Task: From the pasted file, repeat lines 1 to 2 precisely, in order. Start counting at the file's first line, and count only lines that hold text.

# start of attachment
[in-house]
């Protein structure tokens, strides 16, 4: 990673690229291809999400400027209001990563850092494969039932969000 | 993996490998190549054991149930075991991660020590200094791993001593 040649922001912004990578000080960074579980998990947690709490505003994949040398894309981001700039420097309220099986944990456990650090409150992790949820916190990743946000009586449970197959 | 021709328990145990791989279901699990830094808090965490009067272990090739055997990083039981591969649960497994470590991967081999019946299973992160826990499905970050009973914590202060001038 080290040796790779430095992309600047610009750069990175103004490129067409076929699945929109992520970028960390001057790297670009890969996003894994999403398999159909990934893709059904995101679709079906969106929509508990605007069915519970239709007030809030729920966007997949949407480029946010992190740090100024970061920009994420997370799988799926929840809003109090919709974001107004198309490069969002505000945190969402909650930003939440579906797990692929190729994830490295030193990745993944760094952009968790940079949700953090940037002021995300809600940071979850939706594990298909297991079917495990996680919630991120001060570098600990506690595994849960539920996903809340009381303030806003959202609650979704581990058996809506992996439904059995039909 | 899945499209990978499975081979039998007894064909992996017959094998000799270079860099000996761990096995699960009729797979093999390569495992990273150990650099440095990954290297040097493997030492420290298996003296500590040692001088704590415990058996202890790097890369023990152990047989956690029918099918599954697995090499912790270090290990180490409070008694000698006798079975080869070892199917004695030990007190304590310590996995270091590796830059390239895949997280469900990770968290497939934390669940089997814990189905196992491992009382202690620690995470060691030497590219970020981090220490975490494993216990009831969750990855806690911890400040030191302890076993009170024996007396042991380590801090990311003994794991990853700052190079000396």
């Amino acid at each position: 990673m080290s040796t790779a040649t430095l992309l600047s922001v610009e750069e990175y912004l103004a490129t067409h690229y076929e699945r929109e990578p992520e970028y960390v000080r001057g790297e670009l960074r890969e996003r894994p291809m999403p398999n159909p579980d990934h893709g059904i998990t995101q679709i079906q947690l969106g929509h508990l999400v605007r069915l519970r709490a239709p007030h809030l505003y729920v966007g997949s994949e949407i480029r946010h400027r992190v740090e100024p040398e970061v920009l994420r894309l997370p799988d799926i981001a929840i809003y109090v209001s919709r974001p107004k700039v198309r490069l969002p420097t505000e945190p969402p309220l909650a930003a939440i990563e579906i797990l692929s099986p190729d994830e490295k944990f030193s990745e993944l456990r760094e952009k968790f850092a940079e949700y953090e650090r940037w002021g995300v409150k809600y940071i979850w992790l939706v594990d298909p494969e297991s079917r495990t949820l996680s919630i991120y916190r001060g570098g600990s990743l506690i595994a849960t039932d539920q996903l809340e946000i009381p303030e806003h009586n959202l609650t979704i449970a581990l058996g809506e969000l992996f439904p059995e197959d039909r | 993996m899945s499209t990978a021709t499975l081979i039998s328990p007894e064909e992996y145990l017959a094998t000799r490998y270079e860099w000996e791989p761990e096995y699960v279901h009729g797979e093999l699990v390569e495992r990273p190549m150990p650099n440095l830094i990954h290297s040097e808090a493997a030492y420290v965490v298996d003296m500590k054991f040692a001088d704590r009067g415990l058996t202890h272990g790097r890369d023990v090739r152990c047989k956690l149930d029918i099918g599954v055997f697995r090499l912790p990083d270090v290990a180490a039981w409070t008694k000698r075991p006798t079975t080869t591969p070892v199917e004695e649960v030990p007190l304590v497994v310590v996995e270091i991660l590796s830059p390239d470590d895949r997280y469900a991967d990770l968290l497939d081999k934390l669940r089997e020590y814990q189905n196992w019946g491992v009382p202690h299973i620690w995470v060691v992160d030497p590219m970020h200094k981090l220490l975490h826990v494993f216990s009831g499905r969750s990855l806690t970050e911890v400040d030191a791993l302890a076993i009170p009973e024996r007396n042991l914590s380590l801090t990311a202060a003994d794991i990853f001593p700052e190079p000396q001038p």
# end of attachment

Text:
[in-house]
């Protein structure tokens, strides 16, 4: 990673690229291809999400400027209001990563850092494969039932969000 | 993996490998190549054991149930075991991660020590200094791993001593 040649922001912004990578000080960074579980998990947690709490505003994949040398894309981001700039420097309220099986944990456990650090409150992790949820916190990743946000009586449970197959 | 021709328990145990791989279901699990830094808090965490009067272990090739055997990083039981591969649960497994470590991967081999019946299973992160826990499905970050009973914590202060001038 080290040796790779430095992309600047610009750069990175103004490129067409076929699945929109992520970028960390001057790297670009890969996003894994999403398999159909990934893709059904995101679709079906969106929509508990605007069915519970239709007030809030729920966007997949949407480029946010992190740090100024970061920009994420997370799988799926929840809003109090919709974001107004198309490069969002505000945190969402909650930003939440579906797990692929190729994830490295030193990745993944760094952009968790940079949700953090940037002021995300809600940071979850939706594990298909297991079917495990996680919630991120001060570098600990506690595994849960539920996903809340009381303030806003959202609650979704581990058996809506992996439904059995039909 | 899945499209990978499975081979039998007894064909992996017959094998000799270079860099000996761990096995699960009729797979093999390569495992990273150990650099440095990954290297040097493997030492420290298996003296500590040692001088704590415990058996202890790097890369023990152990047989956690029918099918599954697995090499912790270090290990180490409070008694000698006798079975080869070892199917004695030990007190304590310590996995270091590796830059390239895949997280469900990770968290497939934390669940089997814990189905196992491992009382202690620690995470060691030497590219970020981090220490975490494993216990009831969750990855806690911890400040030191302890076993009170024996007396042991380590801090990311003994794991990853700052190079000396």